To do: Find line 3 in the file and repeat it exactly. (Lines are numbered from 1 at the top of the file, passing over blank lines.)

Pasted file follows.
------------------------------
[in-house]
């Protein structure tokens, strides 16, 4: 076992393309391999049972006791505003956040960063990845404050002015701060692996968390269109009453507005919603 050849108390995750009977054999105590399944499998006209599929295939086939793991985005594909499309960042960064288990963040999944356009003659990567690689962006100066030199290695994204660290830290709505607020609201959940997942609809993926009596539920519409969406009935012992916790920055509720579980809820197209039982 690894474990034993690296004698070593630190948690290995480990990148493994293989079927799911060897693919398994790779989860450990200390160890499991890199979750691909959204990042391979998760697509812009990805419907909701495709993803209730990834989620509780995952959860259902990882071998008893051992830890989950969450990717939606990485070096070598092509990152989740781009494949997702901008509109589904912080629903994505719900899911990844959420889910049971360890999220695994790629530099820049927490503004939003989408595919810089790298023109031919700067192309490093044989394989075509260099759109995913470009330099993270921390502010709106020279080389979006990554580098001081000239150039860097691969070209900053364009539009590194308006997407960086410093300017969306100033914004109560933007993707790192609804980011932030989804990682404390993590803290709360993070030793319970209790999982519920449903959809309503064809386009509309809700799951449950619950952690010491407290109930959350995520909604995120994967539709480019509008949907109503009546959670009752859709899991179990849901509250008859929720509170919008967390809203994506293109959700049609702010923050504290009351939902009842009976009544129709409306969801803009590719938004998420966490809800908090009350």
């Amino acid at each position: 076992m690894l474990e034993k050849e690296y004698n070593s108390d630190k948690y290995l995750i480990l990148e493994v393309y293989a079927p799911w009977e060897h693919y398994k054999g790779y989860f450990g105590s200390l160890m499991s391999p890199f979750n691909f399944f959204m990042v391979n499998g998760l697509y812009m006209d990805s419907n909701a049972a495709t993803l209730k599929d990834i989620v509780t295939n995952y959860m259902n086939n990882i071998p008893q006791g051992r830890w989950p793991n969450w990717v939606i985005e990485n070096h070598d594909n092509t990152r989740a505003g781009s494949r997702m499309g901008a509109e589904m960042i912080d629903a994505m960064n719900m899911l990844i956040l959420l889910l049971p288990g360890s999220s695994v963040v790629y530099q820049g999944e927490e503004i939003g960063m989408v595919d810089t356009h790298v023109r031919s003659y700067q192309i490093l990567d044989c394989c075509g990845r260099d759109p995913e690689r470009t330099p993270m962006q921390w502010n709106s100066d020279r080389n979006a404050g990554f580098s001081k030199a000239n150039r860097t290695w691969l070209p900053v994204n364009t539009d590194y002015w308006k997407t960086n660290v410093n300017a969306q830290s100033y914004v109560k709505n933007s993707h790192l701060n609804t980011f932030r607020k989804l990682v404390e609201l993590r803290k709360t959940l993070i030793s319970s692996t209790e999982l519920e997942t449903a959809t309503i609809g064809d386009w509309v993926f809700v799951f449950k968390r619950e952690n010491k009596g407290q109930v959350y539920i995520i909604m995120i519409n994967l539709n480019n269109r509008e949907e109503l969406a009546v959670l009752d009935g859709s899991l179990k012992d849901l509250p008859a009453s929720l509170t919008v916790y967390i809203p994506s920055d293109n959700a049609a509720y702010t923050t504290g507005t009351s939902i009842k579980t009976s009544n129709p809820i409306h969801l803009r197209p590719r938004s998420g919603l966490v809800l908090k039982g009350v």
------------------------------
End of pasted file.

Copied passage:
């Amino acid at each position: 076992m690894l474990e034993k050849e690296y004698n070593s108390d630190k948690y290995l995750i480990l990148e493994v393309y293989a079927p799911w009977e060897h693919y398994k054999g790779y989860f450990g105590s200390l160890m499991s391999p890199f979750n691909f399944f959204m990042v391979n499998g998760l697509y812009m006209d990805s419907n909701a049972a495709t993803l209730k599929d990834i989620v509780t295939n995952y959860m259902n086939n990882i071998p008893q006791g051992r830890w989950p793991n969450w990717v939606i985005e990485n070096h070598d594909n092509t990152r989740a505003g781009s494949r997702m499309g901008a509109e589904m960042i912080d629903a994505m960064n719900m899911l990844i956040l959420l889910l049971p288990g360890s999220s695994v963040v790629y530099q820049g999944e927490e503004i939003g960063m989408v595919d810089t356009h790298v023109r031919s003659y700067q192309i490093l990567d044989c394989c075509g990845r260099d759109p995913e690689r470009t330099p993270m962006q921390w502010n709106s100066d020279r080389n979006a404050g990554f580098s001081k030199a000239n150039r860097t290695w691969l070209p900053v994204n364009t539009d590194y002015w308006k997407t960086n660290v410093n300017a969306q830290s100033y914004v109560k709505n933007s993707h790192l701060n609804t980011f932030r607020k989804l990682v404390e609201l993590r803290k709360t959940l993070i030793s319970s692996t209790e999982l519920e997942t449903a959809t309503i609809g064809d386009w509309v993926f809700v799951f449950k968390r619950e952690n010491k009596g407290q109930v959350y539920i995520i909604m995120i519409n994967l539709n480019n269109r509008e949907e109503l969406a009546v959670l009752d009935g859709s899991l179990k012992d849901l509250p008859a009453s929720l509170t919008v916790y967390i809203p994506s920055d293109n959700a049609a509720y702010t923050t504290g507005t009351s939902i009842k579980t009976s009544n129709p809820i409306h969801l803009r197209p590719r938004s998420g919603l966490v809800l908090k039982g009350v």